And thus it makes sense in investing in Early Childhood Education, as highlighted by James Heckman, the following benefits of ECE:


Reduced costs in remedial education, healthcare, and criminal justice participation down the line.

Preschool helps develop the early building blocks of educational success – learning colours and numbers, understanding patterns, realizing that printed words hold meaning.

It socializes children.

Any language, hearing or developmental problems a child may have are picked up early.

If, for every rupee invested, we get back Rs.7 then how is it not economically viable? The problem is, in India, Childcare and Early Childhood Education (ECE) is traditionally viewed from welfare or education perspective; it’s time we viewed it from an economic perspective as well. A perspective that countries like USA, UK, Australia and many others have benefitted from.


The problem is not that we don’t want to care for our children. People just need to know how. Parents, teachers, the government – all the stakeholders in the future of our children – we go about it on a trial-by-fire basis, learning each time as the child grows up. But we need a more structured, a more uniform way to do this. …At the Early Childhood Association of India, that is our mission – to help the country invest in taking care of its youngest citizens.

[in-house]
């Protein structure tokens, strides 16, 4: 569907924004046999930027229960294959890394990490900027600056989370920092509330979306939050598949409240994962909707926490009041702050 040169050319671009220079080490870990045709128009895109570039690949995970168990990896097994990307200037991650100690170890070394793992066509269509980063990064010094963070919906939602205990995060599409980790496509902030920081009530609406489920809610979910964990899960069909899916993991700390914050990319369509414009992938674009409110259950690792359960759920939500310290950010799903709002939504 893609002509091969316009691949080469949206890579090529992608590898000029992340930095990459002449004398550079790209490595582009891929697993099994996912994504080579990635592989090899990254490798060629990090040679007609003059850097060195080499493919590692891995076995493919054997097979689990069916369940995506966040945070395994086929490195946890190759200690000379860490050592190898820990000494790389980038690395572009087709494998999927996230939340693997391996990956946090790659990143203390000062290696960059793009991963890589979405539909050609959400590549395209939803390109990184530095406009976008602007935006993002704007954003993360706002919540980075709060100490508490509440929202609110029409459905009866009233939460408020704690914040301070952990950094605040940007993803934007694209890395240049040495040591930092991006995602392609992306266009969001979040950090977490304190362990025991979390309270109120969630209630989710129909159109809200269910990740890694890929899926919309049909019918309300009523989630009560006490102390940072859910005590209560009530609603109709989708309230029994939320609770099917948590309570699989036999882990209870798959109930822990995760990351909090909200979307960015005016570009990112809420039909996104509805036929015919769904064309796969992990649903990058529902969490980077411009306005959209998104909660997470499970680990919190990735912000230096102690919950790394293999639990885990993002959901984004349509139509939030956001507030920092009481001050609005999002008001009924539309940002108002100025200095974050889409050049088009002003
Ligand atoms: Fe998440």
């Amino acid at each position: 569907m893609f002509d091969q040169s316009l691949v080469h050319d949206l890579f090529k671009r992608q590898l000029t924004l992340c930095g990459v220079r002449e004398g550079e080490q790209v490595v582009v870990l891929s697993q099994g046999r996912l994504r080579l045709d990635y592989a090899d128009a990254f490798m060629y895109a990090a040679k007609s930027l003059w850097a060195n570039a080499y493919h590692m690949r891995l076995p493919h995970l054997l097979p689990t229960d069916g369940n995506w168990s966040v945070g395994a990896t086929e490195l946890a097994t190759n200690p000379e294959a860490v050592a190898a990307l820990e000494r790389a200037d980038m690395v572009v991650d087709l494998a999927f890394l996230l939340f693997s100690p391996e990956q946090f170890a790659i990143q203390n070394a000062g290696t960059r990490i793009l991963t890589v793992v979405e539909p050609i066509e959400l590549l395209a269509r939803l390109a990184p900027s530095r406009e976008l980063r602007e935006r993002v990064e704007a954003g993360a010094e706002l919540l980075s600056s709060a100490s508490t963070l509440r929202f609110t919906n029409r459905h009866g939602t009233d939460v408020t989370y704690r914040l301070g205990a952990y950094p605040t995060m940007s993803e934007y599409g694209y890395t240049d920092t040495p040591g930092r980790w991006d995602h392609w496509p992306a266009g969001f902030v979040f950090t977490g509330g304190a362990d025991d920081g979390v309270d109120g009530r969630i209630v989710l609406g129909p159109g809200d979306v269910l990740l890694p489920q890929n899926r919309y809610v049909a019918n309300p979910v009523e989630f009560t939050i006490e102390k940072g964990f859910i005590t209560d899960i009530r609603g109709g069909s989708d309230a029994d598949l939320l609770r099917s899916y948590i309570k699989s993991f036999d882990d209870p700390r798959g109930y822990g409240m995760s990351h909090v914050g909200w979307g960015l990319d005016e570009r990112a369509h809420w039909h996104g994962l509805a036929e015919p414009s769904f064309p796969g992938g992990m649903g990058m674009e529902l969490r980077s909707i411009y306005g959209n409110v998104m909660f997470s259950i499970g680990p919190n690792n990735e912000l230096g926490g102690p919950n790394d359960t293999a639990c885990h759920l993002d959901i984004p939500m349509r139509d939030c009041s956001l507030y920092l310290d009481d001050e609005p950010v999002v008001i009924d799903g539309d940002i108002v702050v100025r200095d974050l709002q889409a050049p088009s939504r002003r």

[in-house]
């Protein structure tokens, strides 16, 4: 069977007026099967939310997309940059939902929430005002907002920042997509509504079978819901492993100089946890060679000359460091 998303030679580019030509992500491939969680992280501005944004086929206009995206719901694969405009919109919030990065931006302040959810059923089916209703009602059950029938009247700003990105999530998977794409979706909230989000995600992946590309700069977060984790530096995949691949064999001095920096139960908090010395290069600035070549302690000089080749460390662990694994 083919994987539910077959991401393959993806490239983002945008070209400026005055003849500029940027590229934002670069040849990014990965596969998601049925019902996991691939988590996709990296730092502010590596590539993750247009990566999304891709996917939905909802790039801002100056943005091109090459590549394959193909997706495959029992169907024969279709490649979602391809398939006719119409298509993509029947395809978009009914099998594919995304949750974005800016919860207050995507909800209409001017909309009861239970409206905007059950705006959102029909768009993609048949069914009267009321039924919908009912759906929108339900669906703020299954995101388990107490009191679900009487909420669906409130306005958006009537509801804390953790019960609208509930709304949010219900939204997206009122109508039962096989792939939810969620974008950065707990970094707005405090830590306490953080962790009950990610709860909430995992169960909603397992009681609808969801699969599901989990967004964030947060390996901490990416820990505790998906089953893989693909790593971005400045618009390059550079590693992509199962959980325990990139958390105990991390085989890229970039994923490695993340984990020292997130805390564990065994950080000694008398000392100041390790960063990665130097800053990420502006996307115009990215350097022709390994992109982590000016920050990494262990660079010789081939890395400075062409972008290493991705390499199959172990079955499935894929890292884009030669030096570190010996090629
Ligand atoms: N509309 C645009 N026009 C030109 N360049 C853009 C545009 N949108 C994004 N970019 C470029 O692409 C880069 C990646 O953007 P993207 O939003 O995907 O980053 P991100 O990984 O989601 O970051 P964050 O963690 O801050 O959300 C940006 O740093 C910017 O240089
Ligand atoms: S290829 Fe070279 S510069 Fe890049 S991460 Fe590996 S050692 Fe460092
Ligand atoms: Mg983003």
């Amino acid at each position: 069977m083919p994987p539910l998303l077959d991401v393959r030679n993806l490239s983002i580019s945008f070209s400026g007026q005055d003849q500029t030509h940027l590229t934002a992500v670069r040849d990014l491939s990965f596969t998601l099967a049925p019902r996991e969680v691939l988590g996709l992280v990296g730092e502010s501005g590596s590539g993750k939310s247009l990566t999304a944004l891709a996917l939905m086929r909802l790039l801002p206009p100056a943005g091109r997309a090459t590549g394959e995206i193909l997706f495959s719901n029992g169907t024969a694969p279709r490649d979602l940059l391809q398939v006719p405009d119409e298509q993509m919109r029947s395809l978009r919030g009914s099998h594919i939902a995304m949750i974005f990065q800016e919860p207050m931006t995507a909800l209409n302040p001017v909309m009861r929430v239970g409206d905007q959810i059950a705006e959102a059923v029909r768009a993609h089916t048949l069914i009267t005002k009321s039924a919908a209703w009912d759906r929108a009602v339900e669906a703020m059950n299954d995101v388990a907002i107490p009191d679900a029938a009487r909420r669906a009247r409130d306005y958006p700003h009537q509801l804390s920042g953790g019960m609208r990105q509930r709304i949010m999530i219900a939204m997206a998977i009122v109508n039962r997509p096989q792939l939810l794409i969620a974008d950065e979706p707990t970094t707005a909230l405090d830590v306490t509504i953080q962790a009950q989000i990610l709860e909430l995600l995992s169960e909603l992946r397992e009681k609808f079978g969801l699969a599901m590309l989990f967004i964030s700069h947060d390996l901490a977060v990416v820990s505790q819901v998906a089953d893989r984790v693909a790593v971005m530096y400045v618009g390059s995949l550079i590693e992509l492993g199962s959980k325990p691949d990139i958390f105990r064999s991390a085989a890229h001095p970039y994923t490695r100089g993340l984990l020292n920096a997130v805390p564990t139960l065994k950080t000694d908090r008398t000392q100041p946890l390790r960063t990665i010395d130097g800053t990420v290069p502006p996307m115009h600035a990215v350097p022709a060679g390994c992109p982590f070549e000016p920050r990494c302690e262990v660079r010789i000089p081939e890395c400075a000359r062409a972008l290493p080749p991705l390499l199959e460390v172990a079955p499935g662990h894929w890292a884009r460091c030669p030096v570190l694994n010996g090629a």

We urge private players to ensure the following for quality in ECE by investing in and supporting the following basic quality standards in Early Childhood Education.

A well-researched and developmentally appropriate curriculum.

Play way holistic learning of not only the 3 R’s but also of life skills.

A round the year support and training for teachers.


A strong parent partnership programme.

Supporting each child’s overall growth with regular assessments and goal setting.

Safety and security.

Regular upgradation of curriculum and teacher training based on theory and recent research in the field.

 At ECA we have proposed ‘Adopt your nearest Anganwadi’ project to the private players. But again they are facing hurdles when they approach anganwadis for the same. So we suggest the government have a private sector partnership to improve the implementation of the ICDS program.